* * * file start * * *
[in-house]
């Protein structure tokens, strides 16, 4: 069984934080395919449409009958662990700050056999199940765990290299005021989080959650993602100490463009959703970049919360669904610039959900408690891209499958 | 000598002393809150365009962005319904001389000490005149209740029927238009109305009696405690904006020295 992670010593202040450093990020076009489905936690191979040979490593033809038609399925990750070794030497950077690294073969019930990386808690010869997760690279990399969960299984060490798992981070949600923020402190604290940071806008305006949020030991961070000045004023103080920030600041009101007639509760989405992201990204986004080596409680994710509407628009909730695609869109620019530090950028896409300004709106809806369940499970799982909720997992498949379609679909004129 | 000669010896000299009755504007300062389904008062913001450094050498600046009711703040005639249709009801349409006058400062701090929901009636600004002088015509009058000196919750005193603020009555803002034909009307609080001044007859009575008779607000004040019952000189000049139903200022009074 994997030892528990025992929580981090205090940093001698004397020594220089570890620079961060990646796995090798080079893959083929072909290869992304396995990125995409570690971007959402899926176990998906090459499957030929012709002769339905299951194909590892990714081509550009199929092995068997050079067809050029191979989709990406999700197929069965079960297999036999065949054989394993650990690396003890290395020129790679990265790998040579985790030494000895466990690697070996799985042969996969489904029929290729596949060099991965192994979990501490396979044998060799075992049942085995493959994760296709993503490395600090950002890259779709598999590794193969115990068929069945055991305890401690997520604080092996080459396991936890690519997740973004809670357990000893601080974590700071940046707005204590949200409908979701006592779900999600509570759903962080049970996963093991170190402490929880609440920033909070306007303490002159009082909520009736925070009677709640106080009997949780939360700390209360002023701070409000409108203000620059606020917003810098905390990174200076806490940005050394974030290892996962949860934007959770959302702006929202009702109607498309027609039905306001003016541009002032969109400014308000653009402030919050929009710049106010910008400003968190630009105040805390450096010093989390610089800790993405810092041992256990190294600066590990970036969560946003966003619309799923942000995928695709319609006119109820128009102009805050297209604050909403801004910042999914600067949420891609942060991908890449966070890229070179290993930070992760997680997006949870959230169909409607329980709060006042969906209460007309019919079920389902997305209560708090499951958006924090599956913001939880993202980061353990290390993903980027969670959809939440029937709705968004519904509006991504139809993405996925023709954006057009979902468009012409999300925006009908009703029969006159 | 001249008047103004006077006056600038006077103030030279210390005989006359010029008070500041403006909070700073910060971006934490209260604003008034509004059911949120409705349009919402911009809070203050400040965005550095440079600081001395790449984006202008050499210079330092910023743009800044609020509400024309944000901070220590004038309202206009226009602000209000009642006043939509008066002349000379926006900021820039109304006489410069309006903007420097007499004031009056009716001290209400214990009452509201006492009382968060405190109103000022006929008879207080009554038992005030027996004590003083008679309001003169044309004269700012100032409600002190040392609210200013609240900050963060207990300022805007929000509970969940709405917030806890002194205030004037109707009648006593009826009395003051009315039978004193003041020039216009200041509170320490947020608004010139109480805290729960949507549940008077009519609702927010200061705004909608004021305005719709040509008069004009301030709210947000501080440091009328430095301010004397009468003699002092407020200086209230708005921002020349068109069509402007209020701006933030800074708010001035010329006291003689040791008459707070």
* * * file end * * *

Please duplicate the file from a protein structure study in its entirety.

[in-house]
């Protein structure tokens, strides 16, 4: 069984934080395919449409009958662990700050056999199940765990290299005021989080959650993602100490463009959703970049919360669904610039959900408690891209499958 | 000598002393809150365009962005319904001389000490005149209740029927238009109305009696405690904006020295 992670010593202040450093990020076009489905936690191979040979490593033809038609399925990750070794030497950077690294073969019930990386808690010869997760690279990399969960299984060490798992981070949600923020402190604290940071806008305006949020030991961070000045004023103080920030600041009101007639509760989405992201990204986004080596409680994710509407628009909730695609869109620019530090950028896409300004709106809806369940499970799982909720997992498949379609679909004129 | 000669010896000299009755504007300062389904008062913001450094050498600046009711703040005639249709009801349409006058400062701090929901009636600004002088015509009058000196919750005193603020009555803002034909009307609080001044007859009575008779607000004040019952000189000049139903200022009074 994997030892528990025992929580981090205090940093001698004397020594220089570890620079961060990646796995090798080079893959083929072909290869992304396995990125995409570690971007959402899926176990998906090459499957030929012709002769339905299951194909590892990714081509550009199929092995068997050079067809050029191979989709990406999700197929069965079960297999036999065949054989394993650990690396003890290395020129790679990265790998040579985790030494000895466990690697070996799985042969996969489904029929290729596949060099991965192994979990501490396979044998060799075992049942085995493959994760296709993503490395600090950002890259779709598999590794193969115990068929069945055991305890401690997520604080092996080459396991936890690519997740973004809670357990000893601080974590700071940046707005204590949200409908979701006592779900999600509570759903962080049970996963093991170190402490929880609440920033909070306007303490002159009082909520009736925070009677709640106080009997949780939360700390209360002023701070409000409108203000620059606020917003810098905390990174200076806490940005050394974030290892996962949860934007959770959302702006929202009702109607498309027609039905306001003016541009002032969109400014308000653009402030919050929009710049106010910008400003968190630009105040805390450096010093989390610089800790993405810092041992256990190294600066590990970036969560946003966003619309799923942000995928695709319609006119109820128009102009805050297209604050909403801004910042999914600067949420891609942060991908890449966070890229070179290993930070992760997680997006949870959230169909409607329980709060006042969906209460007309019919079920389902997305209560708090499951958006924090599956913001939880993202980061353990290390993903980027969670959809939440029937709705968004519904509006991504139809993405996925023709954006057009979902468009012409999300925006009908009703029969006159 | 001249008047103004006077006056600038006077103030030279210390005989006359010029008070500041403006909070700073910060971006934490209260604003008034509004059911949120409705349009919402911009809070203050400040965005550095440079600081001395790449984006202008050499210079330092910023743009800044609020509400024309944000901070220590004038309202206009226009602000209000009642006043939509008066002349000379926006900021820039109304006489410069309006903007420097007499004031009056009716001290209400214990009452509201006492009382968060405190109103000022006929008879207080009554038992005030027996004590003083008679309001003169044309004269700012100032409600002190040392609210200013609240900050963060207990300022805007929000509970969940709405917030806890002194205030004037109707009648006593009826009395003051009315039978004193003041020039216009200041509170320490947020608004010139109480805290729960949507549940008077009519609702927010200061705004909608004021305005719709040509008069004009301030709210947000501080440091009328430095301010004397009468003699002092407020200086209230708005921002020349068109069509402007209020701006933030800074708010001035010329006291003689040791008459707070």